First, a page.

Tun Dr Mahathir Mohamad apologised today for amending the Federal Constitution by removing the need for the Yang di-Pertuan Agong’s signature and approval in lawmaking.
The former prime minister stressed, however, that the amendment did not apply to all legislations and that some laws passed by Parliament would still require the King’s express consent and signature, such as the controversial National Security Council (NSC) Act 2016 that came into force earlier this month.
“The consent and signature is still needed if the Act impinges on the authority and position of the Yang di-Pertuan Agong.
“And the National Security Act certainly impinges and makes the power of the Yang di-Pertuan Agong to declare a state of emergency superfluous and unnecessary. For this Act the assent and signature of the Yang di-Pertuan Agong remains necessary,” Dr Mahathir wrote on his blog.
He also said there are more than 30 proceedings in the Federal Constitution that require the Yang di-Pertuan Agong’s approval without the prime minister’s advice, including the right to declare an emergency.
Critics of the NSC Act, which grants the government sweeping emergency powers, have criticised Putrajaya for pushing the law through without receiving express royal assent.
Dr Mahathir argued that the NSC Act made the Yang di-Pertuan Agong’s “sole” right to declare an emergency redundant and that that power was now given to the prime minister as chairman of the National Security Council, which according to the law, can take command of security forces and impose strict policing of areas deemed to face security risks.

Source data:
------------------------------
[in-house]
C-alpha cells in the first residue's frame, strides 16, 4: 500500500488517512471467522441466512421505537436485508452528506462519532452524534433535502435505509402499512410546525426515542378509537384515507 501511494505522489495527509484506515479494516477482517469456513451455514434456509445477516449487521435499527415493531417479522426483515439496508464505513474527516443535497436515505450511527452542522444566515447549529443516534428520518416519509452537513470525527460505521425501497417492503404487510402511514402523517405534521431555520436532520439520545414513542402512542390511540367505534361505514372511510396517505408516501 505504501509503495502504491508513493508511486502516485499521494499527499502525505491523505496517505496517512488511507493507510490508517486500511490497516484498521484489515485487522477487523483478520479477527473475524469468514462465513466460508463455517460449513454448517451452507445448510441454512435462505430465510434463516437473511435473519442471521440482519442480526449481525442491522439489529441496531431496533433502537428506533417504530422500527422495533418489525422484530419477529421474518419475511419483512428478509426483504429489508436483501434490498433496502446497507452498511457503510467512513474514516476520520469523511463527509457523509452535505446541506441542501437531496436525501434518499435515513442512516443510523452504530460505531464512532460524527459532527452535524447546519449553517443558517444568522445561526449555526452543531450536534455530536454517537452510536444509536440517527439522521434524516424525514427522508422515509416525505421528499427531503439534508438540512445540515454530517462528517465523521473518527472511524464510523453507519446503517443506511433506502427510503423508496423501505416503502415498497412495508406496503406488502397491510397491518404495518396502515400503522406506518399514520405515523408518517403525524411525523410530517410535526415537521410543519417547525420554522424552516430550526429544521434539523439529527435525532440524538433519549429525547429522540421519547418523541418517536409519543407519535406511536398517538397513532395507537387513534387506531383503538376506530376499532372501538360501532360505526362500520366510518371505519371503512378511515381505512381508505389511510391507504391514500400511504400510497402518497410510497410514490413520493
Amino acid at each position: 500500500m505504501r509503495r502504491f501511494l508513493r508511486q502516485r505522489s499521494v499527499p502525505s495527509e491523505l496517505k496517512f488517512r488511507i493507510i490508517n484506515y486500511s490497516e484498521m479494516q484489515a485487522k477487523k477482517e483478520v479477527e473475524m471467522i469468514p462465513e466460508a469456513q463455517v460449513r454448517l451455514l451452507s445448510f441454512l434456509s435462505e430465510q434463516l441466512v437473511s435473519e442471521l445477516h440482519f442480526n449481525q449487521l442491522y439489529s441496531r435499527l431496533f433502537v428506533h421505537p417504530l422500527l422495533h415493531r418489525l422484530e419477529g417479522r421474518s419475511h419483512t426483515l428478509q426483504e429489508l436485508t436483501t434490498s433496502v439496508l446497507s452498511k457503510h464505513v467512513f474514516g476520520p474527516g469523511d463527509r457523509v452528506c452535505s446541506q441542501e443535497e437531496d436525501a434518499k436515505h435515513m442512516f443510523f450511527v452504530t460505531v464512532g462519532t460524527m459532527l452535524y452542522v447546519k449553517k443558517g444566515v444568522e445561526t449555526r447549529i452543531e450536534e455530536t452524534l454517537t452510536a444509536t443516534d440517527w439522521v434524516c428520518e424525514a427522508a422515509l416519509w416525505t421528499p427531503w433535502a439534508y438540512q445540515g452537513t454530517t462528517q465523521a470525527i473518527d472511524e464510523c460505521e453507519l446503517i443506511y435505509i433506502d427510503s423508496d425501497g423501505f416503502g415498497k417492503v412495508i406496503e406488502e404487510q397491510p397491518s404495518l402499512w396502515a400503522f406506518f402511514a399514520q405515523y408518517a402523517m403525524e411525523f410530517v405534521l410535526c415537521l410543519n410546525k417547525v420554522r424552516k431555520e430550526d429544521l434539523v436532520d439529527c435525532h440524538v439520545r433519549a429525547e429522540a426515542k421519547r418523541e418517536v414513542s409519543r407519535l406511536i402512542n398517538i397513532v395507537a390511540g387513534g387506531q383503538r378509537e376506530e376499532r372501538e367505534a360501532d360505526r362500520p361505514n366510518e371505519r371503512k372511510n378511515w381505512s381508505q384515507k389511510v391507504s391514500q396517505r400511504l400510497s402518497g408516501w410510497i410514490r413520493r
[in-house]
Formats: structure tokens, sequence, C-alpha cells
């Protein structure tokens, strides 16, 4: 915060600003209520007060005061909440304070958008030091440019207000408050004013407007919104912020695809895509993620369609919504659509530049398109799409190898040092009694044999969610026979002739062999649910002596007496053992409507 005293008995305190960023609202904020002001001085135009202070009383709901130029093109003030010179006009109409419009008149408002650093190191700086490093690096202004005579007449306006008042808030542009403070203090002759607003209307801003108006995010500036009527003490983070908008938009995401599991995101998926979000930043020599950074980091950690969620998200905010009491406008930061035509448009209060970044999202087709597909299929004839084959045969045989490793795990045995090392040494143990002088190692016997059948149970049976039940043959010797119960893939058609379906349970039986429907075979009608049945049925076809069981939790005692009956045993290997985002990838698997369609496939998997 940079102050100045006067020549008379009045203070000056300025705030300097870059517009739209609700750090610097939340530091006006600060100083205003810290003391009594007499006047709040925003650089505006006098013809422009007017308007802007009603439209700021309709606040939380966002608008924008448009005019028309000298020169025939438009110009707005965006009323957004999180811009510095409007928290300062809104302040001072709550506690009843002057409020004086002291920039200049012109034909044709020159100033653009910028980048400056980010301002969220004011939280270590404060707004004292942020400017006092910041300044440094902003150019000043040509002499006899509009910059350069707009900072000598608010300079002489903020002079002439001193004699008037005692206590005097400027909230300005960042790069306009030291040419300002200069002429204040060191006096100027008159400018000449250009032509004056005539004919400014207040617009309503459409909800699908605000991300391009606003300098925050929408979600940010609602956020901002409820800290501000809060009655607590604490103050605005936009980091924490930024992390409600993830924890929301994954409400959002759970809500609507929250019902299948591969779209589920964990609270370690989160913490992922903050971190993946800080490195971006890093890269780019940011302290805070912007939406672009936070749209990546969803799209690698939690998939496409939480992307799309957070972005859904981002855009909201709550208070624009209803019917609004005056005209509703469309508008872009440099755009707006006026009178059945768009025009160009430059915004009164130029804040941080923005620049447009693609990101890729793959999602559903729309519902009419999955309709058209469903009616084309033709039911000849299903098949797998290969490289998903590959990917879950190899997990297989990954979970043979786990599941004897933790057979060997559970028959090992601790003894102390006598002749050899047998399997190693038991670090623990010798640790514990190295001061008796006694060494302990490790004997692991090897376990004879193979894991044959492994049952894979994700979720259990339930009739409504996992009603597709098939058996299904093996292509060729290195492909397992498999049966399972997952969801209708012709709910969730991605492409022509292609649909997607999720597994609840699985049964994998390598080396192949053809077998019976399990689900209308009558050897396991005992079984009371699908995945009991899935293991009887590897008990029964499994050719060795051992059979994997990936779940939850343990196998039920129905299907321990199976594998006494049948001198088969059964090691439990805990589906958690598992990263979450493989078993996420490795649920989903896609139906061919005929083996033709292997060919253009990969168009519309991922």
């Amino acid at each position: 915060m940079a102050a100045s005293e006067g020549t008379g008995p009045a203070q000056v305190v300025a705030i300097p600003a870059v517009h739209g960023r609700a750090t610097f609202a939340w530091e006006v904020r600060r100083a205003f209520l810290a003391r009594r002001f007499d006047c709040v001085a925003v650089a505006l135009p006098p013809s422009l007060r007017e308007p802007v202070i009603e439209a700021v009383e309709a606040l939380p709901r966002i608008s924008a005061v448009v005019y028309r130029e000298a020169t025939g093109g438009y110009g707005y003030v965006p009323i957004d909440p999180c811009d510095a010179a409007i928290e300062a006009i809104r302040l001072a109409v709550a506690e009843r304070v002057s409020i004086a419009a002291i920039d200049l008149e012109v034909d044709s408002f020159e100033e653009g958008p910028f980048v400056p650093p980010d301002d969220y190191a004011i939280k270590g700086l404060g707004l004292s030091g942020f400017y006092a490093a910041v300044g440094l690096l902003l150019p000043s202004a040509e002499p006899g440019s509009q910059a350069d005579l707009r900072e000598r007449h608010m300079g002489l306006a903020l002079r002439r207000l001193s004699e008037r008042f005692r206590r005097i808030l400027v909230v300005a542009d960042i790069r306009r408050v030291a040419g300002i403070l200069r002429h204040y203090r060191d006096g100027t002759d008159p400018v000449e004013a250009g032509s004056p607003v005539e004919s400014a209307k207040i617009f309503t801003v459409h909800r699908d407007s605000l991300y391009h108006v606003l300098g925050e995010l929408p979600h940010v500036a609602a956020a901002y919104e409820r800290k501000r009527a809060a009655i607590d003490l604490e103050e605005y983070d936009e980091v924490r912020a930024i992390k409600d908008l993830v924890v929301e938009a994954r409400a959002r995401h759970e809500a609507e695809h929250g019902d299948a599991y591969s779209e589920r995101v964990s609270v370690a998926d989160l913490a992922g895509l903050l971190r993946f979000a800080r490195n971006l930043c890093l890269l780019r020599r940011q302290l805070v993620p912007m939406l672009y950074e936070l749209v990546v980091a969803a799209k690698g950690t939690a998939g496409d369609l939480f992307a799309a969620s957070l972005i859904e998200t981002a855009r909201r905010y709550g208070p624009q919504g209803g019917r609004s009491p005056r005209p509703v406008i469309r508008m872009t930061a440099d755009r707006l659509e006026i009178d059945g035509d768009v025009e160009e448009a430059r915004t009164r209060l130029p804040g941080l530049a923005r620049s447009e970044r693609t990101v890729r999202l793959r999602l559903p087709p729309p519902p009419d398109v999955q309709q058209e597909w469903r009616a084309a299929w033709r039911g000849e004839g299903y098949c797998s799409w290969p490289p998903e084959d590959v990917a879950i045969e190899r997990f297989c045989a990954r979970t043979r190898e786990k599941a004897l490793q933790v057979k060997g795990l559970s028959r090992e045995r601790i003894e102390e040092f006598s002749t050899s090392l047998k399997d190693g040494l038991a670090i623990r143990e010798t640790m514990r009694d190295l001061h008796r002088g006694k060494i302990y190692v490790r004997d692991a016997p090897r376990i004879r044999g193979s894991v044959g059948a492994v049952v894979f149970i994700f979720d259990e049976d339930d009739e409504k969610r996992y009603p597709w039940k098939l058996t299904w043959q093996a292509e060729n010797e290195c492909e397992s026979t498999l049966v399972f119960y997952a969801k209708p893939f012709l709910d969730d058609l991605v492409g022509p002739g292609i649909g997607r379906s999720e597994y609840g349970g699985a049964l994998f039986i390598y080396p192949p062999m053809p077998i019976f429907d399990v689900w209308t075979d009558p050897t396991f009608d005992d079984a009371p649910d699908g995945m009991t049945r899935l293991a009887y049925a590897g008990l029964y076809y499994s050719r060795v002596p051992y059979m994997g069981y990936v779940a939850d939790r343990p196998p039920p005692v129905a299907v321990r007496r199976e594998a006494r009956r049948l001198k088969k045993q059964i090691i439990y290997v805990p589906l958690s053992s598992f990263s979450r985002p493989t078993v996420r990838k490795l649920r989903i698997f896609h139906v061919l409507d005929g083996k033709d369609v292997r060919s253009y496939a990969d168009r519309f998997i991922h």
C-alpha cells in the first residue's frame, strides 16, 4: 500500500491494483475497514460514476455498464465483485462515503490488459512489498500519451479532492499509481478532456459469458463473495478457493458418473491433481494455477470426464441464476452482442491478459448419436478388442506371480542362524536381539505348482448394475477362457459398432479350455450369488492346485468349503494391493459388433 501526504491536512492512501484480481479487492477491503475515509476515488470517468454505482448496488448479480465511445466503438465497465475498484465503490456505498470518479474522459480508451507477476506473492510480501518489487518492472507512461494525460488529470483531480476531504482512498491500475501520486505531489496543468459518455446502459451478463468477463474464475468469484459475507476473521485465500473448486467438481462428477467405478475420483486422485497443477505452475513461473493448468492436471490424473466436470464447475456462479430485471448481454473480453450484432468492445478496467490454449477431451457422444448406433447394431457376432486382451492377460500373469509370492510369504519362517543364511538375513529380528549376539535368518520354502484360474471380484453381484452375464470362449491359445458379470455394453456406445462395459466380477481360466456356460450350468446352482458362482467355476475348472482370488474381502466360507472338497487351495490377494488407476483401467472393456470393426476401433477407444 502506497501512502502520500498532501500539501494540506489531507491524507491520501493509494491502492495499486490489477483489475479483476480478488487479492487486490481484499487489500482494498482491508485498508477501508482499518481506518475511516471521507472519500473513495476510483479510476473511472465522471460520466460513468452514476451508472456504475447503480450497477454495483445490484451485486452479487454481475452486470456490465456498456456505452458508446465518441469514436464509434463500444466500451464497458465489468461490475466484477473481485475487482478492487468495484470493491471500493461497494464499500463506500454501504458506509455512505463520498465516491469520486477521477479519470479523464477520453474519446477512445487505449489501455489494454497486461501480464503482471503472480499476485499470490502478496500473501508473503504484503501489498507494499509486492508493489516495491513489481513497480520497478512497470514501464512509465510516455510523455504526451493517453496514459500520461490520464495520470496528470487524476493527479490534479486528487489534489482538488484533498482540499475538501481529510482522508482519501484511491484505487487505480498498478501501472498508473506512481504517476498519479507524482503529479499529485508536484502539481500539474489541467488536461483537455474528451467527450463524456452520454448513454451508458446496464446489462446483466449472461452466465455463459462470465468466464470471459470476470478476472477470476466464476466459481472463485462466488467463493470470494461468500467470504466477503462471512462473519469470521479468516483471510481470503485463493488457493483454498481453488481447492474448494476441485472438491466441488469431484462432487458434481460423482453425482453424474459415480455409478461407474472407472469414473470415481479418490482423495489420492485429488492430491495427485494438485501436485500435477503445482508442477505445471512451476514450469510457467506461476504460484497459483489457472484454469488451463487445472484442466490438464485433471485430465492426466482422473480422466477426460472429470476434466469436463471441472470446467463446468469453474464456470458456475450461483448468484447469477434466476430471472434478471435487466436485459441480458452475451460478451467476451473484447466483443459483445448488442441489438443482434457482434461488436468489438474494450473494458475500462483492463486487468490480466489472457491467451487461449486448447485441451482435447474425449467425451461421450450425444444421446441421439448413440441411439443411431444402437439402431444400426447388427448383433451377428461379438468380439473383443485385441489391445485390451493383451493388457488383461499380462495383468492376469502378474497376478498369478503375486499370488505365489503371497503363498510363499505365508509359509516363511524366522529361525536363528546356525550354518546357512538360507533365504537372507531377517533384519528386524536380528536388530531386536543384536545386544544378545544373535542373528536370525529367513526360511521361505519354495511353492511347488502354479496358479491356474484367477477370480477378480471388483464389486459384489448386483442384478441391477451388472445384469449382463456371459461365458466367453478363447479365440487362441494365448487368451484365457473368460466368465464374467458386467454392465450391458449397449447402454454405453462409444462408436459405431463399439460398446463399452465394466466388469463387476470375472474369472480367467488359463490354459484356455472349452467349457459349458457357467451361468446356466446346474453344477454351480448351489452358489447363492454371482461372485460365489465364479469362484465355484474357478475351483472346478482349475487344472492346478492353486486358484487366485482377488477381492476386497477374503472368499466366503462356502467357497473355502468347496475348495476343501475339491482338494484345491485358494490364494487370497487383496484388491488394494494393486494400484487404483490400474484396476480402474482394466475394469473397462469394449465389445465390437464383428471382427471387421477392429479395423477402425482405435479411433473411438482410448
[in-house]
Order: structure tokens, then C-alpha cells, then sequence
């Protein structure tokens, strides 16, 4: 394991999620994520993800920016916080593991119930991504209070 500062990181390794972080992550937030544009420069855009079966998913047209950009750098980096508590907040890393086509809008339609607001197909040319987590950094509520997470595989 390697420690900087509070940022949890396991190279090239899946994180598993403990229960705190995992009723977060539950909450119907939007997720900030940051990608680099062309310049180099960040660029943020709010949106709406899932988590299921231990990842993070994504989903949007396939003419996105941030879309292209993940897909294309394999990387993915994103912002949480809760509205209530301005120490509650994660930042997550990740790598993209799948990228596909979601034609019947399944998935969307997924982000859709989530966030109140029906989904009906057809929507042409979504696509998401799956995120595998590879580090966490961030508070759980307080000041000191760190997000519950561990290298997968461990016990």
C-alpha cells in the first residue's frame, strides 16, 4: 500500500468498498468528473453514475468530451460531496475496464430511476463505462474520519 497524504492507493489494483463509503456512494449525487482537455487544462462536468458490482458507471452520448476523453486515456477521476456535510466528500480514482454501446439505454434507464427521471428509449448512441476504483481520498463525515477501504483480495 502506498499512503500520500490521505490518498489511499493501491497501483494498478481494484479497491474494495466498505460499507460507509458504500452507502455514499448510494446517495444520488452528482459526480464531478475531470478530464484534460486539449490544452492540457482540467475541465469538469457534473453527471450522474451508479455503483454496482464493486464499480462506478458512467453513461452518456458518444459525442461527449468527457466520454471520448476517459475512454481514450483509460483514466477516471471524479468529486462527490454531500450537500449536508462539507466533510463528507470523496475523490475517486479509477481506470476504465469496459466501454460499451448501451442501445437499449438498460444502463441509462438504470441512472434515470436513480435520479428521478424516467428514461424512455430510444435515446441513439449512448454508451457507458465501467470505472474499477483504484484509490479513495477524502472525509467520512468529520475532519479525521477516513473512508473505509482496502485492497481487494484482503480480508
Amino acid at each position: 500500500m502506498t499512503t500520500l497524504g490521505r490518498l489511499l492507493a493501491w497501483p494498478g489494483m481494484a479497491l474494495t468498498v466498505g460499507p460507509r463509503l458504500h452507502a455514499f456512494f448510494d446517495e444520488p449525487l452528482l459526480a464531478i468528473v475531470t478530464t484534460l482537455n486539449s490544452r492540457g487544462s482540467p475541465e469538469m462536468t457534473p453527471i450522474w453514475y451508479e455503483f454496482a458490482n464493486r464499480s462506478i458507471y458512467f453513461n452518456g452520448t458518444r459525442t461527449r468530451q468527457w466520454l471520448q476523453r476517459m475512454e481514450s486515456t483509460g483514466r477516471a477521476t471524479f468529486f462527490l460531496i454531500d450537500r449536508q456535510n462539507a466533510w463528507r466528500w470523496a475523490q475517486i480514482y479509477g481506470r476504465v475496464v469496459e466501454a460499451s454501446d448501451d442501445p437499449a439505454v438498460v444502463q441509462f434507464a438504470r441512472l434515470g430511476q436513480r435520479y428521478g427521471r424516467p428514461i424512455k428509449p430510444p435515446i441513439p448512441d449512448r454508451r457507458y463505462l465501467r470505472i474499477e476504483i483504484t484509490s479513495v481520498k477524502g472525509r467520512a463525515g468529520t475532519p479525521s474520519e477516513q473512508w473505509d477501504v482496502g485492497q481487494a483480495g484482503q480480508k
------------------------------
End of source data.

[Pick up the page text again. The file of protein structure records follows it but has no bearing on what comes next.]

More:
Dr Mahathir pointed out that according to Article 150(1) of the Federal Constitution, the Yang di-Pertuan Agong can issue an emergency proclamation if he is satisfied that a “grave emergency” exists.
“There is no mention in this case that the Agong acts on the advice of the Prime Minister. The Yang di-Pertuan Agong can even promulgate an ordinance which shall have the same force as an Act of Parliament.
“There is therefore no necessity for any other laws to enable the government to suspend laws in order to deal with a security situation,” said the fourth prime minister who served for 22 years, the country’s longest.
Dr Mahathir added that the Yang di-Pertuan Agong can refer to the Federal Court on the legality of the NSC Act, citing Article 130 of the Federal Constitution that states that the King can refer to the apex court for an opinion on the effect of any provision of the constitution.
“Clearly when the government ignores the request of the Rulers and the Yang di-Pertuan Agong to revise the NSC Act, it is not complying with the Constitution as amended. This being so the National Security Act cannot become law,” he said.
The Malay Mail Online